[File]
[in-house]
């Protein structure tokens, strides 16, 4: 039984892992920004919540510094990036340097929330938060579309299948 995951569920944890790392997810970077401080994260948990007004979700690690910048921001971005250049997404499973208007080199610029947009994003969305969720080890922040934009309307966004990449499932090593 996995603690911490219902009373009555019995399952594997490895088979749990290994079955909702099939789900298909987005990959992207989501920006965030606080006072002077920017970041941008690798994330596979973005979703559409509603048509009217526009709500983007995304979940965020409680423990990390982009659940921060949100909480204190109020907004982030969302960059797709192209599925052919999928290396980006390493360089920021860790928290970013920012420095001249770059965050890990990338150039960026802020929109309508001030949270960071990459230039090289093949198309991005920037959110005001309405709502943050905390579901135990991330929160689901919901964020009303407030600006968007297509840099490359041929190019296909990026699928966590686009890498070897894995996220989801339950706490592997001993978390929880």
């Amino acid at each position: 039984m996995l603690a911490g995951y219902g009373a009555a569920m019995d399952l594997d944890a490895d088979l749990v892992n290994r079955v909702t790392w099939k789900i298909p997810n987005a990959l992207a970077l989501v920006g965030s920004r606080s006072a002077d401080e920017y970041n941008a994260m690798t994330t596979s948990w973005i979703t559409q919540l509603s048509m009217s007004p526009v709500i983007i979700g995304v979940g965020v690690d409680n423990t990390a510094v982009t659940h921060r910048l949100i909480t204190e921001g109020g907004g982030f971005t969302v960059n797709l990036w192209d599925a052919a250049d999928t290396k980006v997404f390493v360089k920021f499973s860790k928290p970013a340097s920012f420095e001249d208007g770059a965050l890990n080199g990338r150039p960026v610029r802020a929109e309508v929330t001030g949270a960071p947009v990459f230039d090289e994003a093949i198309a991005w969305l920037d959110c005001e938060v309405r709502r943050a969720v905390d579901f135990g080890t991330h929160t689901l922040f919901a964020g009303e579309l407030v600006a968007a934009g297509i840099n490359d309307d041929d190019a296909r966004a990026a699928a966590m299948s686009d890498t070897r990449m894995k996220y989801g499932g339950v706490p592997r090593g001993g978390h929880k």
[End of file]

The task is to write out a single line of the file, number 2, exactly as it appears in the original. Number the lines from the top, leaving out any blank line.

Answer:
């Protein structure tokens, strides 16, 4: 039984892992920004919540510094990036340097929330938060579309299948 995951569920944890790392997810970077401080994260948990007004979700690690910048921001971005250049997404499973208007080199610029947009994003969305969720080890922040934009309307966004990449499932090593 996995603690911490219902009373009555019995399952594997490895088979749990290994079955909702099939789900298909987005990959992207989501920006965030606080006072002077920017970041941008690798994330596979973005979703559409509603048509009217526009709500983007995304979940965020409680423990990390982009659940921060949100909480204190109020907004982030969302960059797709192209599925052919999928290396980006390493360089920021860790928290970013920012420095001249770059965050890990990338150039960026802020929109309508001030949270960071990459230039090289093949198309991005920037959110005001309405709502943050905390579901135990991330929160689901919901964020009303407030600006968007297509840099490359041929190019296909990026699928966590686009890498070897894995996220989801339950706490592997001993978390929880």